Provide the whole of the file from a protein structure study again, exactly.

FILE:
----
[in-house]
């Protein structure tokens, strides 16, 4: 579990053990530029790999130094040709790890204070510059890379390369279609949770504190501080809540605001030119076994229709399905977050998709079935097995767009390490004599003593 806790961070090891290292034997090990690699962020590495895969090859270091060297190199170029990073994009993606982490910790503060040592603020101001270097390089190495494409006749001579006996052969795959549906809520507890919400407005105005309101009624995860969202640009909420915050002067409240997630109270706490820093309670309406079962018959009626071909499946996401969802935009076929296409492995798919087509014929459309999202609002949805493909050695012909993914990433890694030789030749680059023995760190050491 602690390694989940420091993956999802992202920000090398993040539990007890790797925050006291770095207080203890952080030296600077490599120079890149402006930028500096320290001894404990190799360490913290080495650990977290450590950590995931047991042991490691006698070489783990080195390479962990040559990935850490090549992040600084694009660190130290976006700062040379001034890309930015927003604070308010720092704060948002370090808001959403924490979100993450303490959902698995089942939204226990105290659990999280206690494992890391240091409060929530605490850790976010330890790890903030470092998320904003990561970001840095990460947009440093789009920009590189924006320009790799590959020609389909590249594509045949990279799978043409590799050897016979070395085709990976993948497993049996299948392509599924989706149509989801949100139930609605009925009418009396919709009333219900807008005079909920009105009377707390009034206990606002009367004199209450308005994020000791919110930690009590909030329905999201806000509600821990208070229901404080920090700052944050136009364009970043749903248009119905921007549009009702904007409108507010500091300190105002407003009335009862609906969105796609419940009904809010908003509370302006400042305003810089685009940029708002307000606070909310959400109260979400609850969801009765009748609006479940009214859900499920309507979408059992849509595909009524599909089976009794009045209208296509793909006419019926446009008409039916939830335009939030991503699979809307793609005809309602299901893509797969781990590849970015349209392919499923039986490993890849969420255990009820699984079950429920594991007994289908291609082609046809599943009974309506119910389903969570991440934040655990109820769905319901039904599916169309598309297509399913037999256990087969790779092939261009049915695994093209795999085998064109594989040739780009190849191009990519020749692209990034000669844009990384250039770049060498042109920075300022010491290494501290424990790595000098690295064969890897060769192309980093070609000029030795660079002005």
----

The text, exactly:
[in-house]
């Protein structure tokens, strides 16, 4: 579990053990530029790999130094040709790890204070510059890379390369279609949770504190501080809540605001030119076994229709399905977050998709079935097995767009390490004599003593 806790961070090891290292034997090990690699962020590495895969090859270091060297190199170029990073994009993606982490910790503060040592603020101001270097390089190495494409006749001579006996052969795959549906809520507890919400407005105005309101009624995860969202640009909420915050002067409240997630109270706490820093309670309406079962018959009626071909499946996401969802935009076929296409492995798919087509014929459309999202609002949805493909050695012909993914990433890694030789030749680059023995760190050491 602690390694989940420091993956999802992202920000090398993040539990007890790797925050006291770095207080203890952080030296600077490599120079890149402006930028500096320290001894404990190799360490913290080495650990977290450590950590995931047991042991490691006698070489783990080195390479962990040559990935850490090549992040600084694009660190130290976006700062040379001034890309930015927003604070308010720092704060948002370090808001959403924490979100993450303490959902698995089942939204226990105290659990999280206690494992890391240091409060929530605490850790976010330890790890903030470092998320904003990561970001840095990460947009440093789009920009590189924006320009790799590959020609389909590249594509045949990279799978043409590799050897016979070395085709990976993948497993049996299948392509599924989706149509989801949100139930609605009925009418009396919709009333219900807008005079909920009105009377707390009034206990606002009367004199209450308005994020000791919110930690009590909030329905999201806000509600821990208070229901404080920090700052944050136009364009970043749903248009119905921007549009009702904007409108507010500091300190105002407003009335009862609906969105796609419940009904809010908003509370302006400042305003810089685009940029708002307000606070909310959400109260979400609850969801009765009748609006479940009214859900499920309507979408059992849509595909009524599909089976009794009045209208296509793909006419019926446009008409039916939830335009939030991503699979809307793609005809309602299901893509797969781990590849970015349209392919499923039986490993890849969420255990009820699984079950429920594991007994289908291609082609046809599943009974309506119910389903969570991440934040655990109820769905319901039904599916169309598309297509399913037999256990087969790779092939261009049915695994093209795999085998064109594989040739780009190849191009990519020749692209990034000669844009990384250039770049060498042109920075300022010491290494501290424990790595000098690295064969890897060769192309980093070609000029030795660079002005």